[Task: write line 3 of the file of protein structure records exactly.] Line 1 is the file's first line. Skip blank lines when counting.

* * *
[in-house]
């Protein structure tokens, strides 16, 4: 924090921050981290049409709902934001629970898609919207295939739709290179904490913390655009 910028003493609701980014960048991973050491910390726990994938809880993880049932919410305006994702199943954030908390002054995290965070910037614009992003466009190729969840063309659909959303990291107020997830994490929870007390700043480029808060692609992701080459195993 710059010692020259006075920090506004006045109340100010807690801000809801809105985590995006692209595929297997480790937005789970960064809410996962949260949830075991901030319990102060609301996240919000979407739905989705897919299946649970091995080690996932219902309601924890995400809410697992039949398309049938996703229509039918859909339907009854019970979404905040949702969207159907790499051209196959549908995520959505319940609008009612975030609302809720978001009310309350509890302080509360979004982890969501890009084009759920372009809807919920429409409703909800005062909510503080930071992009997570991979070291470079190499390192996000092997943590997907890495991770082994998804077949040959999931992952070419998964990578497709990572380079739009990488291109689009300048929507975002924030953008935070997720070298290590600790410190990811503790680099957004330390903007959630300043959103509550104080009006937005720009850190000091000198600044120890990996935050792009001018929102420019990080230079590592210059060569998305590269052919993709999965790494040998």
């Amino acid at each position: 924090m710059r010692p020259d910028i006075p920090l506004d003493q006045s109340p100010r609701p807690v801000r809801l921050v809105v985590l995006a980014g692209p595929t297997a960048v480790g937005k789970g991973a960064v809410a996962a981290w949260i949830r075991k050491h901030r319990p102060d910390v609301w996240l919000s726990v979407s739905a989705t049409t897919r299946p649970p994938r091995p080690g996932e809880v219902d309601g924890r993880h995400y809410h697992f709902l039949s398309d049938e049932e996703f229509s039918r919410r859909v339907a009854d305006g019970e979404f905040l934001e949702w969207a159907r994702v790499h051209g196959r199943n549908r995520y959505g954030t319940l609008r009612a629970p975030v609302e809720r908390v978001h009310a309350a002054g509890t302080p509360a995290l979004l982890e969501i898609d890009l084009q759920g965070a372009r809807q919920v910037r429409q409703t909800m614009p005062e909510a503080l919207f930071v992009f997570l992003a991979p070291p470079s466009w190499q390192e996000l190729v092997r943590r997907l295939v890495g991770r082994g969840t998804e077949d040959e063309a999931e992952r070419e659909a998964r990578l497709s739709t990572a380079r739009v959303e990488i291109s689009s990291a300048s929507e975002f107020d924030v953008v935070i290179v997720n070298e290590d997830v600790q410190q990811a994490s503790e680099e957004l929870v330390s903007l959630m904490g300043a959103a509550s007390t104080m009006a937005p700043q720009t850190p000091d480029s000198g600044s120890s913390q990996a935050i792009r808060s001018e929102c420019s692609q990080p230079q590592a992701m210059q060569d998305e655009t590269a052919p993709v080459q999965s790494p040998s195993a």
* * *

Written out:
């Amino acid at each position: 924090m710059r010692p020259d910028i006075p920090l506004d003493q006045s109340p100010r609701p807690v801000r809801l921050v809105v985590l995006a980014g692209p595929t297997a960048v480790g937005k789970g991973a960064v809410a996962a981290w949260i949830r075991k050491h901030r319990p102060d910390v609301w996240l919000s726990v979407s739905a989705t049409t897919r299946p649970p994938r091995p080690g996932e809880v219902d309601g924890r993880h995400y809410h697992f709902l039949s398309d049938e049932e996703f229509s039918r919410r859909v339907a009854d305006g019970e979404f905040l934001e949702w969207a159907r994702v790499h051209g196959r199943n549908r995520y959505g954030t319940l609008r009612a629970p975030v609302e809720r908390v978001h009310a309350a002054g509890t302080p509360a995290l979004l982890e969501i898609d890009l084009q759920g965070a372009r809807q919920v910037r429409q409703t909800m614009p005062e909510a503080l919207f930071v992009f997570l992003a991979p070291p470079s466009w190499q390192e996000l190729v092997r943590r997907l295939v890495g991770r082994g969840t998804e077949d040959e063309a999931e992952r070419e659909a998964r990578l497709s739709t990572a380079r739009v959303e990488i291109s689009s990291a300048s929507e975002f107020d924030v953008v935070i290179v997720n070298e290590d997830v600790q410190q990811a994490s503790e680099e957004l929870v330390s903007l959630m904490g300043a959103a509550s007390t104080m009006a937005p700043q720009t850190p000091d480029s000198g600044s120890s913390q990996a935050i792009r808060s001018e929102c420019s692609q990080p230079q590592a992701m210059q060569d998305e655009t590269a052919p993709v080459q999965s790494p040998s195993a």